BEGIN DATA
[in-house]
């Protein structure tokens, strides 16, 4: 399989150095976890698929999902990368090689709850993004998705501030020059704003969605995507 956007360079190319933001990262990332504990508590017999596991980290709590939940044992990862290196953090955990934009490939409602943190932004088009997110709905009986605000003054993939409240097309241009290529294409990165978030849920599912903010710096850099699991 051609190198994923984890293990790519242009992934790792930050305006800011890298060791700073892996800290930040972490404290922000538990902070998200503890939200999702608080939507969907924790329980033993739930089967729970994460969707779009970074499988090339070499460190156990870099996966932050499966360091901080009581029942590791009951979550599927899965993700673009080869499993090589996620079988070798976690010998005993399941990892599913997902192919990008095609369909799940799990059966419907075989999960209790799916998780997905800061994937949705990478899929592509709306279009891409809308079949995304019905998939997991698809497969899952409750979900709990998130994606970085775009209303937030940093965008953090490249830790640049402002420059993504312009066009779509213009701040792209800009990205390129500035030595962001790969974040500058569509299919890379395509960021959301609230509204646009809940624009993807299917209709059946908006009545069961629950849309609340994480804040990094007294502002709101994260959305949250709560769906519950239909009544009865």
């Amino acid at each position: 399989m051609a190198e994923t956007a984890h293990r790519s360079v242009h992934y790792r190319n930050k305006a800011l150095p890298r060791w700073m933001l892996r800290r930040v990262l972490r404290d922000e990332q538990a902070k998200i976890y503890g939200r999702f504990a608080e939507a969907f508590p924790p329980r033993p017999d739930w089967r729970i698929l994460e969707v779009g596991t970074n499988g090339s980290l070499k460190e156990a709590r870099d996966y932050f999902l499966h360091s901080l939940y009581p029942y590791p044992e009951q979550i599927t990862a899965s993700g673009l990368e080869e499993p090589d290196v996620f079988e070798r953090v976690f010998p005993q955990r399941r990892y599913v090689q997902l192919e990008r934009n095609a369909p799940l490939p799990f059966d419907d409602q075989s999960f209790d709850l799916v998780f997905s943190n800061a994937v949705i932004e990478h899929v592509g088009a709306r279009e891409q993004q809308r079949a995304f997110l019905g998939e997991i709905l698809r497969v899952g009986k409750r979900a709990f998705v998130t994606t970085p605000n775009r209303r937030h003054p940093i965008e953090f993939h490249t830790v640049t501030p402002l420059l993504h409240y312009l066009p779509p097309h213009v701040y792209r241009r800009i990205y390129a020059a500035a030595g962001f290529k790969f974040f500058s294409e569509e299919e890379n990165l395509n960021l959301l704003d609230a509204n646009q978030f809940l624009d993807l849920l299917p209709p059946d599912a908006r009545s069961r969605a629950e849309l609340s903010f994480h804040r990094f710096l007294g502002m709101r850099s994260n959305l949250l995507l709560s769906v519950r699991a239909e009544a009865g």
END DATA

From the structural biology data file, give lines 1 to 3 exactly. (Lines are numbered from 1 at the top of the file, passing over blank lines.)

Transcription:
[in-house]
């Protein structure tokens, strides 16, 4: 399989150095976890698929999902990368090689709850993004998705501030020059704003969605995507 956007360079190319933001990262990332504990508590017999596991980290709590939940044992990862290196953090955990934009490939409602943190932004088009997110709905009986605000003054993939409240097309241009290529294409990165978030849920599912903010710096850099699991 051609190198994923984890293990790519242009992934790792930050305006800011890298060791700073892996800290930040972490404290922000538990902070998200503890939200999702608080939507969907924790329980033993739930089967729970994460969707779009970074499988090339070499460190156990870099996966932050499966360091901080009581029942590791009951979550599927899965993700673009080869499993090589996620079988070798976690010998005993399941990892599913997902192919990008095609369909799940799990059966419907075989999960209790799916998780997905800061994937949705990478899929592509709306279009891409809308079949995304019905998939997991698809497969899952409750979900709990998130994606970085775009209303937030940093965008953090490249830790640049402002420059993504312009066009779509213009701040792209800009990205390129500035030595962001790969974040500058569509299919890379395509960021959301609230509204646009809940624009993807299917209709059946908006009545069961629950849309609340994480804040990094007294502002709101994260959305949250709560769906519950239909009544009865």
């Amino acid at each position: 399989m051609a190198e994923t956007a984890h293990r790519s360079v242009h992934y790792r190319n930050k305006a800011l150095p890298r060791w700073m933001l892996r800290r930040v990262l972490r404290d922000e990332q538990a902070k998200i976890y503890g939200r999702f504990a608080e939507a969907f508590p924790p329980r033993p017999d739930w089967r729970i698929l994460e969707v779009g596991t970074n499988g090339s980290l070499k460190e156990a709590r870099d996966y932050f999902l499966h360091s901080l939940y009581p029942y590791p044992e009951q979550i599927t990862a899965s993700g673009l990368e080869e499993p090589d290196v996620f079988e070798r953090v976690f010998p005993q955990r399941r990892y599913v090689q997902l192919e990008r934009n095609a369909p799940l490939p799990f059966d419907d409602q075989s999960f209790d709850l799916v998780f997905s943190n800061a994937v949705i932004e990478h899929v592509g088009a709306r279009e891409q993004q809308r079949a995304f997110l019905g998939e997991i709905l698809r497969v899952g009986k409750r979900a709990f998705v998130t994606t970085p605000n775009r209303r937030h003054p940093i965008e953090f993939h490249t830790v640049t501030p402002l420059l993504h409240y312009l066009p779509p097309h213009v701040y792209r241009r800009i990205y390129a020059a500035a030595g962001f290529k790969f974040f500058s294409e569509e299919e890379n990165l395509n960021l959301l704003d609230a509204n646009q978030f809940l624009d993807l849920l299917p209709p059946d599912a908006r009545s069961r969605a629950e849309l609340s903010f994480h804040r990094f710096l007294g502002m709101r850099s994260n959305l949250l995507l709560s769906v519950r699991a239909e009544a009865g």